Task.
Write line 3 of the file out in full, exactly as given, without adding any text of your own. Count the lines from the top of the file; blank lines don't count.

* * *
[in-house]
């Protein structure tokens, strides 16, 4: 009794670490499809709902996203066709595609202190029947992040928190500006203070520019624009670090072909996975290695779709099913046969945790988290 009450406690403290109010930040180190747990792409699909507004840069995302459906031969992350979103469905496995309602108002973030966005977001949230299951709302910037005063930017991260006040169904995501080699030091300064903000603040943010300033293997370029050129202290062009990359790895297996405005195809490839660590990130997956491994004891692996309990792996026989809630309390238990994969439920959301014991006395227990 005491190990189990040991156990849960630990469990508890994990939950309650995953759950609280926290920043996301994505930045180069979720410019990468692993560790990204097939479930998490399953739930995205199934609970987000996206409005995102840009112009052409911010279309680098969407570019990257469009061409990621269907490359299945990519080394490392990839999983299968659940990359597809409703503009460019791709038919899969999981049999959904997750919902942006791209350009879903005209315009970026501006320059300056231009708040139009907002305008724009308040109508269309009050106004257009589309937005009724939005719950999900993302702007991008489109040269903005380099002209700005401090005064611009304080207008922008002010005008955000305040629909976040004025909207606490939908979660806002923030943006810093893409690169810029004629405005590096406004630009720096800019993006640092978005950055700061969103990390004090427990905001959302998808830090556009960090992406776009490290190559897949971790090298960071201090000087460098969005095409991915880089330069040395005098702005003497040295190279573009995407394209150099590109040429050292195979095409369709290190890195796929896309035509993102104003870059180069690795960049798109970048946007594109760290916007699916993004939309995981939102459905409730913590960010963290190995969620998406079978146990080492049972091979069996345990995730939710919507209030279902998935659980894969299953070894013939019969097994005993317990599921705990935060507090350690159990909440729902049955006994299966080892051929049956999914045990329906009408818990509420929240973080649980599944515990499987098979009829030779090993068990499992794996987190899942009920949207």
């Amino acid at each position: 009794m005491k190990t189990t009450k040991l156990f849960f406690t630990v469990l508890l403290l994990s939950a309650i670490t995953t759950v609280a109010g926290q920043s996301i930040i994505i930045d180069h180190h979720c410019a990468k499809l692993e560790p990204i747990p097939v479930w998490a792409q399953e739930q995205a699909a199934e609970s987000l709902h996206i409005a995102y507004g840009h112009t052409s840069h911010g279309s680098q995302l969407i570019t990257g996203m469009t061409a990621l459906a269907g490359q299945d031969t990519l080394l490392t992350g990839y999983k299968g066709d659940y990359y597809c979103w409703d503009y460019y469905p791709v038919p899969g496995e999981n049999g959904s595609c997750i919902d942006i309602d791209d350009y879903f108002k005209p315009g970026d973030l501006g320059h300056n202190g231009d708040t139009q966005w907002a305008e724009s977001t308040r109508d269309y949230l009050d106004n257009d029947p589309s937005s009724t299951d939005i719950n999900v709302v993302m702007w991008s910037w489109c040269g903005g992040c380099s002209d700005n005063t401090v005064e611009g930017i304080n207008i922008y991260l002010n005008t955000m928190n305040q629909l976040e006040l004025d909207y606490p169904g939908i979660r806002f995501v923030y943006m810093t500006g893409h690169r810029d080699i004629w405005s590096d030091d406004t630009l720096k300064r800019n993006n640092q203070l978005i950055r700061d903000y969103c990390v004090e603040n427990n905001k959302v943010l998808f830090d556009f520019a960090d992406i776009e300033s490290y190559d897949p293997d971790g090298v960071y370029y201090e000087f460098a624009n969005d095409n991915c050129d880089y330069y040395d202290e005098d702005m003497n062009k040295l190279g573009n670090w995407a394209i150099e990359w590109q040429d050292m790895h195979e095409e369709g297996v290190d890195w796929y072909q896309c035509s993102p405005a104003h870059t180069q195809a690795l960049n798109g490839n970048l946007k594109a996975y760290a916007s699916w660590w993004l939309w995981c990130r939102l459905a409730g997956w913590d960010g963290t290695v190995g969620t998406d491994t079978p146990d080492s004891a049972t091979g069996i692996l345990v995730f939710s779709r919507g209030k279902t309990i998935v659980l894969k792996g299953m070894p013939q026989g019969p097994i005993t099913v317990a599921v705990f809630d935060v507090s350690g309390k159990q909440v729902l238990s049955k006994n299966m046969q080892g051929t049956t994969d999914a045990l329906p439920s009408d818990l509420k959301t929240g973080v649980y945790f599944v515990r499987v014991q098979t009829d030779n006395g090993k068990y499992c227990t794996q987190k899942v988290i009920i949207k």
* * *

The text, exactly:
């Amino acid at each position: 009794m005491k190990t189990t009450k040991l156990f849960f406690t630990v469990l508890l403290l994990s939950a309650i670490t995953t759950v609280a109010g926290q920043s996301i930040i994505i930045d180069h180190h979720c410019a990468k499809l692993e560790p990204i747990p097939v479930w998490a792409q399953e739930q995205a699909a199934e609970s987000l709902h996206i409005a995102y507004g840009h112009t052409s840069h911010g279309s680098q995302l969407i570019t990257g996203m469009t061409a990621l459906a269907g490359q299945d031969t990519l080394l490392t992350g990839y999983k299968g066709d659940y990359y597809c979103w409703d503009y460019y469905p791709v038919p899969g496995e999981n049999g959904s595609c997750i919902d942006i309602d791209d350009y879903f108002k005209p315009g970026d973030l501006g320059h300056n202190g231009d708040t139009q966005w907002a305008e724009s977001t308040r109508d269309y949230l009050d106004n257009d029947p589309s937005s009724t299951d939005i719950n999900v709302v993302m702007w991008s910037w489109c040269g903005g992040c380099s002209d700005n005063t401090v005064e611009g930017i304080n207008i922008y991260l002010n005008t955000m928190n305040q629909l976040e006040l004025d909207y606490p169904g939908i979660r806002f995501v923030y943006m810093t500006g893409h690169r810029d080699i004629w405005s590096d030091d406004t630009l720096k300064r800019n993006n640092q203070l978005i950055r700061d903000y969103c990390v004090e603040n427990n905001k959302v943010l998808f830090d556009f520019a960090d992406i776009e300033s490290y190559d897949p293997d971790g090298v960071y370029y201090e000087f460098a624009n969005d095409n991915c050129d880089y330069y040395d202290e005098d702005m003497n062009k040295l190279g573009n670090w995407a394209i150099e990359w590109q040429d050292m790895h195979e095409e369709g297996v290190d890195w796929y072909q896309c035509s993102p405005a104003h870059t180069q195809a690795l960049n798109g490839n970048l946007k594109a996975y760290a916007s699916w660590w993004l939309w995981c990130r939102l459905a409730g997956w913590d960010g963290t290695v190995g969620t998406d491994t079978p146990d080492s004891a049972t091979g069996i692996l345990v995730f939710s779709r919507g209030k279902t309990i998935v659980l894969k792996g299953m070894p013939q026989g019969p097994i005993t099913v317990a599921v705990f809630d935060v507090s350690g309390k159990q909440v729902l238990s049955k006994n299966m046969q080892g051929t049956t994969d999914a045990l329906p439920s009408d818990l509420k959301t929240g973080v649980y945790f599944v515990r499987v014991q098979t009829d030779n006395g090993k068990y499992c227990t794996q987190k899942v988290i009920i949207k």